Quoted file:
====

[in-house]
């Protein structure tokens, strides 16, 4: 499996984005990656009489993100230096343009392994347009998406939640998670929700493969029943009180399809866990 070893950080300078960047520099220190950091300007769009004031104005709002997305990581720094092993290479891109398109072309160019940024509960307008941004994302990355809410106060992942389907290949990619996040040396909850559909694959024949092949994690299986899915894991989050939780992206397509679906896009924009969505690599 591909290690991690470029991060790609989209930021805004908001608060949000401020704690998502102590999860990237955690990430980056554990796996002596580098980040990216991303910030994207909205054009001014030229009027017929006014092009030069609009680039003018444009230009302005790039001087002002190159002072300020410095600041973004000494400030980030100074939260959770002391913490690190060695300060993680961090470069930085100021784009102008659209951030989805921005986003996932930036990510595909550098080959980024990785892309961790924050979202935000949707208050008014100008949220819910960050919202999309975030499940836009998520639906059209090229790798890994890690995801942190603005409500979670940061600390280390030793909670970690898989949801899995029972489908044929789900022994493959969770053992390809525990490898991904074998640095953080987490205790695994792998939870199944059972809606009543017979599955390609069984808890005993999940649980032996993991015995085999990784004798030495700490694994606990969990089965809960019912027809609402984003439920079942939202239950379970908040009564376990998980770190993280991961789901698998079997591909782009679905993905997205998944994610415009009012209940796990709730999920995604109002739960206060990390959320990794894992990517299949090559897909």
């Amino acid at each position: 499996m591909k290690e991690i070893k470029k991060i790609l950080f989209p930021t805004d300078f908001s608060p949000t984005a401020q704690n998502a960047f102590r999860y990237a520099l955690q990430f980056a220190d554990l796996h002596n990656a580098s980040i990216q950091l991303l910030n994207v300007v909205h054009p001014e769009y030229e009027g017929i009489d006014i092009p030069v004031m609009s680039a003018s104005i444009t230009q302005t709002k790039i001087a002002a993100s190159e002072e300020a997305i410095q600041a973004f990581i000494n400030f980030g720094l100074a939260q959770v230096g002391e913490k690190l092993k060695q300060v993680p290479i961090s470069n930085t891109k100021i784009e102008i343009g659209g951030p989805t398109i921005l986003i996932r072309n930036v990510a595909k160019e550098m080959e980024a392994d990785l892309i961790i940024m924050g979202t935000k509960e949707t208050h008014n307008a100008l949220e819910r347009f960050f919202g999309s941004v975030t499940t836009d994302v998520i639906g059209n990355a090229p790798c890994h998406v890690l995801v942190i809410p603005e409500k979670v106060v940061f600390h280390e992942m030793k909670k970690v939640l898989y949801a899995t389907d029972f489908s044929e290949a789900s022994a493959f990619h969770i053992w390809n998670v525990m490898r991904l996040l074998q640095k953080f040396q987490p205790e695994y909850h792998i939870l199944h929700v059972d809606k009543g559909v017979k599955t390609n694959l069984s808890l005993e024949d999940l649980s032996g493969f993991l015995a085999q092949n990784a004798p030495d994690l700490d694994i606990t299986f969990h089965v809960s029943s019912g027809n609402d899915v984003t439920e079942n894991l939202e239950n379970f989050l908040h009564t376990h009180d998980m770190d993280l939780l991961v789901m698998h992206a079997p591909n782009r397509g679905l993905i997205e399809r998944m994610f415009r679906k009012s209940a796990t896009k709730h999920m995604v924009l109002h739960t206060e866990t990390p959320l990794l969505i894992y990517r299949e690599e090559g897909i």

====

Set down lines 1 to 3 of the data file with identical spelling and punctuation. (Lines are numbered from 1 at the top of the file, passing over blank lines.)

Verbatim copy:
[in-house]
């Protein structure tokens, strides 16, 4: 499996984005990656009489993100230096343009392994347009998406939640998670929700493969029943009180399809866990 070893950080300078960047520099220190950091300007769009004031104005709002997305990581720094092993290479891109398109072309160019940024509960307008941004994302990355809410106060992942389907290949990619996040040396909850559909694959024949092949994690299986899915894991989050939780992206397509679906896009924009969505690599 591909290690991690470029991060790609989209930021805004908001608060949000401020704690998502102590999860990237955690990430980056554990796996002596580098980040990216991303910030994207909205054009001014030229009027017929006014092009030069609009680039003018444009230009302005790039001087002002190159002072300020410095600041973004000494400030980030100074939260959770002391913490690190060695300060993680961090470069930085100021784009102008659209951030989805921005986003996932930036990510595909550098080959980024990785892309961790924050979202935000949707208050008014100008949220819910960050919202999309975030499940836009998520639906059209090229790798890994890690995801942190603005409500979670940061600390280390030793909670970690898989949801899995029972489908044929789900022994493959969770053992390809525990490898991904074998640095953080987490205790695994792998939870199944059972809606009543017979599955390609069984808890005993999940649980032996993991015995085999990784004798030495700490694994606990969990089965809960019912027809609402984003439920079942939202239950379970908040009564376990998980770190993280991961789901698998079997591909782009679905993905997205998944994610415009009012209940796990709730999920995604109002739960206060990390959320990794894992990517299949090559897909």
């Amino acid at each position: 499996m591909k290690e991690i070893k470029k991060i790609l950080f989209p930021t805004d300078f908001s608060p949000t984005a401020q704690n998502a960047f102590r999860y990237a520099l955690q990430f980056a220190d554990l796996h002596n990656a580098s980040i990216q950091l991303l910030n994207v300007v909205h054009p001014e769009y030229e009027g017929i009489d006014i092009p030069v004031m609009s680039a003018s104005i444009t230009q302005t709002k790039i001087a002002a993100s190159e002072e300020a997305i410095q600041a973004f990581i000494n400030f980030g720094l100074a939260q959770v230096g002391e913490k690190l092993k060695q300060v993680p290479i961090s470069n930085t891109k100021i784009e102008i343009g659209g951030p989805t398109i921005l986003i996932r072309n930036v990510a595909k160019e550098m080959e980024a392994d990785l892309i961790i940024m924050g979202t935000k509960e949707t208050h008014n307008a100008l949220e819910r347009f960050f919202g999309s941004v975030t499940t836009d994302v998520i639906g059209n990355a090229p790798c890994h998406v890690l995801v942190i809410p603005e409500k979670v106060v940061f600390h280390e992942m030793k909670k970690v939640l898989y949801a899995t389907d029972f489908s044929e290949a789900s022994a493959f990619h969770i053992w390809n998670v525990m490898r991904l996040l074998q640095k953080f040396q987490p205790e695994y909850h792998i939870l199944h929700v059972d809606k009543g559909v017979k599955t390609n694959l069984s808890l005993e024949d999940l649980s032996g493969f993991l015995a085999q092949n990784a004798p030495d994690l700490d694994i606990t299986f969990h089965v809960s029943s019912g027809n609402d899915v984003t439920e079942n894991l939202e239950n379970f989050l908040h009564t376990h009180d998980m770190d993280l939780l991961v789901m698998h992206a079997p591909n782009r397509g679905l993905i997205e399809r998944m994610f415009r679906k009012s209940a796990t896009k709730h999920m995604v924009l109002h739960t206060e866990t990390p959320l990794l969505i894992y990517r299949e690599e090559g897909i």